Syria is no longer an American priority

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A handout picture released by the official Syrian Arab News Agency (SANA) shows Syrian President Bashar al-Assad (C-R) arrives along with Grand Mufti Ahmed Hassun (C-L) a meeting with a group of various religious clerics from across Syria. (Photo: AFP-HO/SANA)

By: Sami Kleib

Published Monday, April 28, 2014

A few days ago, the United Nations (UN) Secretary General Ban Ki Moon requested a meeting for the international quartet on Syria. His goal was to trigger consultations for holding Geneva III. The shocking response from the US Secretary of State John Kerry was: “Now is not a good time, the current priority is Ukraine.”

The quartet committee consists of the UN, the US, Russia and the European Union (EU). All these parties seem unable at this point to revive the Geneva Conference or discuss any negotiated solution for the Syrian crisis. This was reinforced by everyone’s belief that Russian President Vladimir Putin has become more rigid on the Syrian issue after the crisis in Ukraine.

Russian Foreign Affairs Minister Sergei Lavrov now makes several statements a week in support of the official Syrian point of view. One day he criticizes the “West’s duplicity and hypocrisy,” regarding Syrian chemical weapons, and another day he condemns the West’s willingness to recognize the Ukrainian elections without political reforms while rejecting the same conditions for Syria. The tough diplomat makes statements opposing the arming of rebel groups on Syrian soil, alluding to states whose role has become known in that regard.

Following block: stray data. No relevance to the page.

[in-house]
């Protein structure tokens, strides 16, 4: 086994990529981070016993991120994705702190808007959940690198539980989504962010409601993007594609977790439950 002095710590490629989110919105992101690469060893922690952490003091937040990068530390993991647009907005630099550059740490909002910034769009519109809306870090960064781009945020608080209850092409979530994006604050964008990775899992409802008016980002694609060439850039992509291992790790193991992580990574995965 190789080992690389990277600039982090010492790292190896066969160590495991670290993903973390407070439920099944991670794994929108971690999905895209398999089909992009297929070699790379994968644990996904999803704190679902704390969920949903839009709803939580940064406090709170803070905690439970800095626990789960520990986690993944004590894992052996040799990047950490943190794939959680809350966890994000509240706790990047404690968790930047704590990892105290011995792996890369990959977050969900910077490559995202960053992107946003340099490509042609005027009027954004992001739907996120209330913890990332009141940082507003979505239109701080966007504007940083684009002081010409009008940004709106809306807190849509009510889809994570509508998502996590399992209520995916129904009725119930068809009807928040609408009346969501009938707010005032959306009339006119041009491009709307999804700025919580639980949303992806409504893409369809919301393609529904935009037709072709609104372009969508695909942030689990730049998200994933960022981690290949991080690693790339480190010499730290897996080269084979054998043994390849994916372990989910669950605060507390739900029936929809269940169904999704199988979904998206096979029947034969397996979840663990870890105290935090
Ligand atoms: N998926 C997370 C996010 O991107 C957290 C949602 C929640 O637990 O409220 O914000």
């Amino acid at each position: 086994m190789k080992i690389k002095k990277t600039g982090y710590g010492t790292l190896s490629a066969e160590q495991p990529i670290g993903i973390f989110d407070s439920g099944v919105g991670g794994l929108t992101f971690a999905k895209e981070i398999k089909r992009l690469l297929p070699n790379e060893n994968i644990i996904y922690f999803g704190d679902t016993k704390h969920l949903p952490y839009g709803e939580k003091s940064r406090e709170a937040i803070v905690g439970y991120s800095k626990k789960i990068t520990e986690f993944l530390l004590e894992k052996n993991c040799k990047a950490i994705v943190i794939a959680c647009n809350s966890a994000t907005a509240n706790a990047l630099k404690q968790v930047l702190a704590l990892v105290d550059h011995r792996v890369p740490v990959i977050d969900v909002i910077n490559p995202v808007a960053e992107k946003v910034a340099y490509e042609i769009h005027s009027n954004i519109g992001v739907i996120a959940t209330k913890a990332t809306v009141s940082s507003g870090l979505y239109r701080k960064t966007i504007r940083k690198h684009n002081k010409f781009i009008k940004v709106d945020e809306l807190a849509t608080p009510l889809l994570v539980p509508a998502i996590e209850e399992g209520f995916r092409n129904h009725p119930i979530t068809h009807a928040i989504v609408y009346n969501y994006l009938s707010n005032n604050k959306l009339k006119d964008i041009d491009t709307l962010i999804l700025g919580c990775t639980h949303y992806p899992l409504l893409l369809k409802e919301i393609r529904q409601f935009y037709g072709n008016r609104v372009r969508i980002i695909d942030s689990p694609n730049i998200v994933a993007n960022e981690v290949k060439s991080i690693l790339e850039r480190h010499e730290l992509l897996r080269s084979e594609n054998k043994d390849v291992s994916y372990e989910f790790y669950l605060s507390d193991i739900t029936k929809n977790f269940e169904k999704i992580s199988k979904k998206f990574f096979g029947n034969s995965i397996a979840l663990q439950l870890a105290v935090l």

There is clear Russian support for the nomination of President Bashar al-Assad for a third term. Moscow gave the same support to General Abdul Fattah al-Sisi in Egypt and to President Abdulaziz Bouteflika in Algeria. Before any of that, Lavrov himself expressed from the center of Baghdad, his country’s support for Iraqi Prime Minister Nouri al-Maliki’s war on terrorism.

Moscow went even further. It expanded its oil deals with Tehran. The Russians told whoever would listen that they do not recognize US sanctions but only sanctions by the UN Security Council. Washington was worried. Its treasury secretary said that any deal might fall under US sanctions. The warning was followed by a preliminary agreement between Moscow and Tehran valued at $20 billion stipulating that Moscow supply Tehran with equipment and Russian goods in return for Iranian oil.

It is not easy for Europe and the US to think of the possibility of Moscow’s success on more than one front. Oil and gas from Iran and Algeria raise concern. These two states do not fall within the scope of NATO. One of them is a strong ally of the Syrian regime and the second defends it diplomatically. It is not an easy matter for the US and the West to accept that Russia, once again, will have a serious foothold in Iraq and Egypt.

US diplomacy sprang into action. America rushed to support Bouteflika at the height of his electoral campaign. It opened the door for Egypt’s foreign secretary, Nabil Fahmy, who begins this week important political and security meetings in Washington.

No doubt that Fahmy, who was a powerful force behind pushing his country towards the Russian alternative, today visits Washington proudly. Sisi succeeded in pushing the US administration to reopen its treasury and forget the phase of toppling the Muslim Brotherhood President Mohammed Mursi. Interests always trump principles. Who still remembers the Arab Spring?